The Rapid Construction of Gene Knockouts in P. aeruginosa with Base-pair Precision
Pseudomonas aeruginosa is a model organism for the study of quorum sensing, biofilm formation, and also leading cause of nosocomial infections in immune-compromised patients. As such P. aeruginosa is one of the most well-studied organisms in terms of its genetics. However, the construction of gene KOs and replacements in Pseudomonas aeruginosa is relatively time-consuming, requiring multiple steps including suicide vector construction, conjugation, inactivation with the insertion of antibiotic resistance cassettes and allelic exchange. Even employing Gateway recombineering techniques with direct transformation requires a minimum of two weeks. Hence, a rapid streamlined method was developed to create clean KO mutants in P. aeruginosa through direct transformation, eliminating the need for the creation of Gateway-compatible suicide vectors. In this method, upstream and downstream sequences of the gene/locus to be deleted are amplified by polymerase chain reaction (PCR) and seamlessly fused with the linearized pEX18Tc sacB suicide plasmid by Gibson assembly. The resulting knockout plasmid is transformed into P. aeruginosa by an electroporation method optimized in this study. The plasmid is then integrated into the chromosome by homologous recombination, and knockout mutants are identified via sacB mediated sucrose counter-selection. The current method was employed to generate clean gene knockouts of the heme assimilation system anti-σ factor, hasS, and the virulence regulator involving ECF system anti-σ and σ factors vreA and vreI, respectively. The process from plasmid construction to confirmation by DNA sequencing of the gene knockout was completed in one week. Furthermore, the utility of the method is highlighted in the construction of the vreA and vreI knockouts, where the start codon of vreA and the stop codon of vreI overlap. Utilizing Gibson assembly knockout mutants were constructed with single base-pair precision to generate the respective vreA and vreI knockouts while maintaining the start and stop codon of the respective genes. Overall, this method allows for the rapid construction of gene KOs in P. aeruginosa with base-pair precision.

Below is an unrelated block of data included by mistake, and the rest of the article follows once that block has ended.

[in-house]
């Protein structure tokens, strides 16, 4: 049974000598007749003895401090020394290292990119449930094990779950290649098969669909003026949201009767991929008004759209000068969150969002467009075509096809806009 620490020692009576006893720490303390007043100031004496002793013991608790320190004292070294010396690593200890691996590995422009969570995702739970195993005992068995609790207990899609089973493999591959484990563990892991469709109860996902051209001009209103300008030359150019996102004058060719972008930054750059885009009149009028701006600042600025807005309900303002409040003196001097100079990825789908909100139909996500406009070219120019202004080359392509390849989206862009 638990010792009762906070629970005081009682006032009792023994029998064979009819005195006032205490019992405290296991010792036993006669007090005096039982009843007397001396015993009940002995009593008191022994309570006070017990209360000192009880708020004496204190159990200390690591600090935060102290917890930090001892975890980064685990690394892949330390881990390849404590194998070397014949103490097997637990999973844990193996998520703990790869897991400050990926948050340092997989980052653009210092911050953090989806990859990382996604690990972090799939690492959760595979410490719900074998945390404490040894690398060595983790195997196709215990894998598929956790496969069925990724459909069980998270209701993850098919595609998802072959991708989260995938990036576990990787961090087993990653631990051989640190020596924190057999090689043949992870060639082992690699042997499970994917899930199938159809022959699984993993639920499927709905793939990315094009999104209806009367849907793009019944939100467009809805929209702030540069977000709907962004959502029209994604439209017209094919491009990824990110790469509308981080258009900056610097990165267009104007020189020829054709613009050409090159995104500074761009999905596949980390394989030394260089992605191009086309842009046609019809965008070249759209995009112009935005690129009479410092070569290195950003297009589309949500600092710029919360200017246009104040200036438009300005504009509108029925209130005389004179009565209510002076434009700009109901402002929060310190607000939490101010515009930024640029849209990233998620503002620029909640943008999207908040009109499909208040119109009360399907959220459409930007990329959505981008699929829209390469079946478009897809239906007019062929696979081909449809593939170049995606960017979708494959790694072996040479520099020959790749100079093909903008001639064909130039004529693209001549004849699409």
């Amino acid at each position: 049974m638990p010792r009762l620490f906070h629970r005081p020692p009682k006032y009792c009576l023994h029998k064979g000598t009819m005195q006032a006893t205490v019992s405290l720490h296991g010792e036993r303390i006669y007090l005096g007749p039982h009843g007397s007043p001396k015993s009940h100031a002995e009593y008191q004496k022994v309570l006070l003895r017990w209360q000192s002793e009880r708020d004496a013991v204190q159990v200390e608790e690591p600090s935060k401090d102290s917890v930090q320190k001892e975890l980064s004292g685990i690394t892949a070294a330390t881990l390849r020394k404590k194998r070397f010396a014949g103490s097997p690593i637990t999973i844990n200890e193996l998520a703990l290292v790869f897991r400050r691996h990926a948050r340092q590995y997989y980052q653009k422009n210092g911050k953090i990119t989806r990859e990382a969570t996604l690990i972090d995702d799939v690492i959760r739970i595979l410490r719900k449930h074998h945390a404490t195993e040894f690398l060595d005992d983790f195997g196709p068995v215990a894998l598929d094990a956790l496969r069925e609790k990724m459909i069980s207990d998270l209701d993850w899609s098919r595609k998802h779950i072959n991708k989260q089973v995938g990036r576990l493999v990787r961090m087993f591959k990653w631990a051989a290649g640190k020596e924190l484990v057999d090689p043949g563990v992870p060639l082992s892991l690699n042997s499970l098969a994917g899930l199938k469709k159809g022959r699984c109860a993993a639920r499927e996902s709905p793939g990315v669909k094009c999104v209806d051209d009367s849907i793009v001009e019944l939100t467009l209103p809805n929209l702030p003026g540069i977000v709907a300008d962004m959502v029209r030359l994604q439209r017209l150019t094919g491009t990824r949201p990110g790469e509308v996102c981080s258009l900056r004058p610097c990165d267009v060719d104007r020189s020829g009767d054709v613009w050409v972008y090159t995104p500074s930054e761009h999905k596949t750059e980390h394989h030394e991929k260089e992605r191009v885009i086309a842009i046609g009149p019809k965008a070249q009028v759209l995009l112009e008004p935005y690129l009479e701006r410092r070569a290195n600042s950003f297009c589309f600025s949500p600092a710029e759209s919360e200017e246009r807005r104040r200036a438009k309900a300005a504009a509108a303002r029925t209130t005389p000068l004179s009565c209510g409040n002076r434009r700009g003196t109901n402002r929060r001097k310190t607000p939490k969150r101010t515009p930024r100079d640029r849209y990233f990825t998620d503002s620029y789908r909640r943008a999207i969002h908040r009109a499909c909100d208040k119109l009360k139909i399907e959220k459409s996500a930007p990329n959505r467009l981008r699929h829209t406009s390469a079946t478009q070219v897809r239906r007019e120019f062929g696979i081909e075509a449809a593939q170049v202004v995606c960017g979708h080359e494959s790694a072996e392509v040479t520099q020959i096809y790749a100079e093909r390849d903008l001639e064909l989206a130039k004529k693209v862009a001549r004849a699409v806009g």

Ubigene Biosciences is co-founded by biological academics and elites from China, the United States, and France. We are located in Guangzhou Science City, which serves as a global center for high technology and innovation. Ubigene Biosciences has 1000㎡ office areas and laboratories, involving genome editing, cell biology technology, and zebrafish research. We provide products and services for plasmids, viruses, cells, and zebrafish. We aim to provide customers with better gene-editing tools for cell or animal research.
We developed CRISPR-U™ and CRISPR-B™(based on CRISPR/Cas9 technology) which is more efficient than general CRISPR/Cas9 in double-strand breaking, CRISPR-U™ and CRISPR-B™ can greatly improve the efficiency of homologous recombination, easily achieve knockout (KO), point mutation (PM) and knockin (KI) in vitro and in vivo.
Zeling Xu, Ming Li, Yanran Li, Huiluo Cao, Hua Xiang, Aixin Yan. Native CRISPR-Cas mediated in situ genome editing reveals extensive resistance synergy in the clinical multidrug resistant Pseudomonas aeruginosa. bioRxiv 496711.
Weizhong Chen, Ya Zhang, Yifei Zhang, Yishuang Pi, Tongnian Gu, Liqiang Song, Yu Wang, Quan jiangJi. iScience, Volume 6, 31 August 2018, Pages 222-231.
Huang, Weiliang, and Angela Wilks. “A rapid seamless method for gene KO in Pseudomonas aeruginosa.” BMC microbiology vol. 17,1 199. 19 Sep. 2017, doi:10.1186/s12866-017-1112-5.